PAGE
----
Jeremy specialises in English popular and dance music from 1550 to 1750, and also has a particular interest in the illustration of music and social dance over the centuries.


Lecture with digital slides and high quality recorded music

Hogarth and the Performing Arts: Musical and Cultural Contrasts in 18th Century London

‘My picture was my stage and men and women my actors’ wrote William Hogarth near the end of his life; he loved the theatre, yet the theatrical and artistic taste of high society frequently exasperated him. The lecture shows how Hogarth enjoyed contrasting the world of Italian opera, pantomime and French dancing masters with the street life of impoverished ballad singers, solo fiddlers, booth theatres and other entertainments, and how he used these contrasts to embellish and reinforce his moral messages.

The Enraged Musician: Hogarth’s Musical Imagery

More than 70 of Hogarth’s works include some kind of musical reference, and the lecture examines his use of musical detail; often he uses low-class street musicians playing the fiddle, bagpipe and other instruments to ‘blow a raspberry’, both literally and metaphorically, at the targets of his moral satires. The lecture concludes with an analysis of his print ‘The Enraged Musician’, in which the noise of street musicians and vendors provoke the wrath of an Italian virtuoso violinist as he tries to practise.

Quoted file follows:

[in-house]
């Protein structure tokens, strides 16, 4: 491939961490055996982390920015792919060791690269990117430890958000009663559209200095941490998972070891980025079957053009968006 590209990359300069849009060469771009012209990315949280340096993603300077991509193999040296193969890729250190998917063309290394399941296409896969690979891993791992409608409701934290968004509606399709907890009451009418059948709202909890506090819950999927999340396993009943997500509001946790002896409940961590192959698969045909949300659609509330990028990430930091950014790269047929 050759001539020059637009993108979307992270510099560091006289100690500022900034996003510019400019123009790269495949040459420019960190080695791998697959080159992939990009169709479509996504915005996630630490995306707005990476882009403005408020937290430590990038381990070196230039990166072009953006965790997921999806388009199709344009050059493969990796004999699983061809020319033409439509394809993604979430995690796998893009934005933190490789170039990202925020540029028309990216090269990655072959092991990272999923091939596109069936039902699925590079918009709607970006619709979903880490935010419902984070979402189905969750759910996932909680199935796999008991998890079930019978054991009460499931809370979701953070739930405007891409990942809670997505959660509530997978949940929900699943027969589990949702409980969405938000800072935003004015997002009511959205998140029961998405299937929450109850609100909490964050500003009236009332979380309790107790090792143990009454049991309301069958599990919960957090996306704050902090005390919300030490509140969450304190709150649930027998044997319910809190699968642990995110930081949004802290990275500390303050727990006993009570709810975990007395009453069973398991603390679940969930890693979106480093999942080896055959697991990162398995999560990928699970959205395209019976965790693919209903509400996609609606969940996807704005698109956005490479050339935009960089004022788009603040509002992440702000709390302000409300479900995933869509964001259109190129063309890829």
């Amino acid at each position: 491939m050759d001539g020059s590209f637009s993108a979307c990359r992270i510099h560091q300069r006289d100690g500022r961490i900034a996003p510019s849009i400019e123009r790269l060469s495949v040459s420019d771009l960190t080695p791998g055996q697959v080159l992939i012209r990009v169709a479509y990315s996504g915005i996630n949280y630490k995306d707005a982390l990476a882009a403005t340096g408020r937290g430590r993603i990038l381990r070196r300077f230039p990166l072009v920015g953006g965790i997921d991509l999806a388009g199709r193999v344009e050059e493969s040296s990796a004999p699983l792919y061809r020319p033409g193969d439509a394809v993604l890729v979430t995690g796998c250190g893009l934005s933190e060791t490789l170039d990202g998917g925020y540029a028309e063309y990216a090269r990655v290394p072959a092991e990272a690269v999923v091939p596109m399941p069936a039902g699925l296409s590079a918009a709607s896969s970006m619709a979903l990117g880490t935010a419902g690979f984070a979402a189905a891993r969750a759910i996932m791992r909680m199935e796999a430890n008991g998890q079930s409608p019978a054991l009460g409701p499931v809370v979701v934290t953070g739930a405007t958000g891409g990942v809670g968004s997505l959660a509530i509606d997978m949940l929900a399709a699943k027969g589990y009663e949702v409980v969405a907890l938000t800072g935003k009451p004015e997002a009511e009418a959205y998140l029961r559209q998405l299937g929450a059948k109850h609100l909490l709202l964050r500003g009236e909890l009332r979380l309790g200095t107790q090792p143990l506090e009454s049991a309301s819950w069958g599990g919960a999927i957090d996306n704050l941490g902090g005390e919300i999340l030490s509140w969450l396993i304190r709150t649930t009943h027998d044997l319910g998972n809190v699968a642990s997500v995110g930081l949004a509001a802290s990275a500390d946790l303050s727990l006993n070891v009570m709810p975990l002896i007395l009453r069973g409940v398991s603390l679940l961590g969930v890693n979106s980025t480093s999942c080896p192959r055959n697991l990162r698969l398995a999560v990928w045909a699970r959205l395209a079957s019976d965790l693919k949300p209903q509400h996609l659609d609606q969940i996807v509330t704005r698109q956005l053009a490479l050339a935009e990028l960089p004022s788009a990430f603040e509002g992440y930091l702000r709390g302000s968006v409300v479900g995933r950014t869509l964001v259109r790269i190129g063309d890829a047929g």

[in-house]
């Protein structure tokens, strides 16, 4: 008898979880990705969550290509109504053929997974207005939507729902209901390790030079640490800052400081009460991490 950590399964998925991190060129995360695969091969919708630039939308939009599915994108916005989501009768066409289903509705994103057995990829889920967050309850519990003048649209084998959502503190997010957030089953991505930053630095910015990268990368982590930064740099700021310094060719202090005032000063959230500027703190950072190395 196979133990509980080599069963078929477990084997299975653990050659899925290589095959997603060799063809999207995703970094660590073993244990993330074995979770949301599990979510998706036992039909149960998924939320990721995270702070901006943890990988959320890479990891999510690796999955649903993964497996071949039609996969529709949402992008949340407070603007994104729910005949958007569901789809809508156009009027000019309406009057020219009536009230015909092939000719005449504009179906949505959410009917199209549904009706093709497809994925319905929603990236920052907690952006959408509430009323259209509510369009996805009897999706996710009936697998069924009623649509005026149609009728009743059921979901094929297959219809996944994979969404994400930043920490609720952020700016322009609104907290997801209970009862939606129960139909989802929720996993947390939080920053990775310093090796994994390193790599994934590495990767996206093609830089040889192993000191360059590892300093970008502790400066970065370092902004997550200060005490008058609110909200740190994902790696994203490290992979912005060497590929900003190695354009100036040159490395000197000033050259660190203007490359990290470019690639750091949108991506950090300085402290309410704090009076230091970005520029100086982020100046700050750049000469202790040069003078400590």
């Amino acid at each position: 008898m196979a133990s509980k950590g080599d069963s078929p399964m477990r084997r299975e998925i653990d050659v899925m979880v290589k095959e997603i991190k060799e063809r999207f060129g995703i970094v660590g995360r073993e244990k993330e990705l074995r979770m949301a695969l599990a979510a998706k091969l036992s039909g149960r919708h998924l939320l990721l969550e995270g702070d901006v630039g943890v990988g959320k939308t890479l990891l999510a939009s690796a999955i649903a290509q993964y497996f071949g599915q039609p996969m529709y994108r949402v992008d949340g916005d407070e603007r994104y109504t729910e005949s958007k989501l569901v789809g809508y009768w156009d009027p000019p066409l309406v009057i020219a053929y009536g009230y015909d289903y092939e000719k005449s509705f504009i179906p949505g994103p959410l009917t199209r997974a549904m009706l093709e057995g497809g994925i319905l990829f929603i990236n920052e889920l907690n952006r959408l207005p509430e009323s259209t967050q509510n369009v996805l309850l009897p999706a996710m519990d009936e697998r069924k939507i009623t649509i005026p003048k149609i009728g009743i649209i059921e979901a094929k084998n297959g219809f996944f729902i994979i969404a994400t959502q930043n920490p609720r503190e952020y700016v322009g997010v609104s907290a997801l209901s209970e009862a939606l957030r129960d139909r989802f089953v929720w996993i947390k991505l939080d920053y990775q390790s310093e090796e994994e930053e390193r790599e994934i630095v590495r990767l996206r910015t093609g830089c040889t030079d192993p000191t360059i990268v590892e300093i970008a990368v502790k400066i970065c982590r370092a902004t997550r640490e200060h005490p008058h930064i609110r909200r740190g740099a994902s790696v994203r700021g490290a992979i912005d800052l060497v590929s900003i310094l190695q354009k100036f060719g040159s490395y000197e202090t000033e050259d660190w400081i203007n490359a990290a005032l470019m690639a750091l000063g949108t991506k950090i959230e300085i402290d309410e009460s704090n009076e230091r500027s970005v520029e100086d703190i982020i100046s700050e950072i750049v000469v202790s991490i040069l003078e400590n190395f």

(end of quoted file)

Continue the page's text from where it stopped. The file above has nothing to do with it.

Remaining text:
The Enraged Musician: Hogarth’s Musical Imagery, Aldershot: Ashgate, 2005.


Music in England in the time of Hogarth (compilation including the Broadside Band, with essay by Jeremy Barlow), Harmonia Mundi (HMUK 986002)..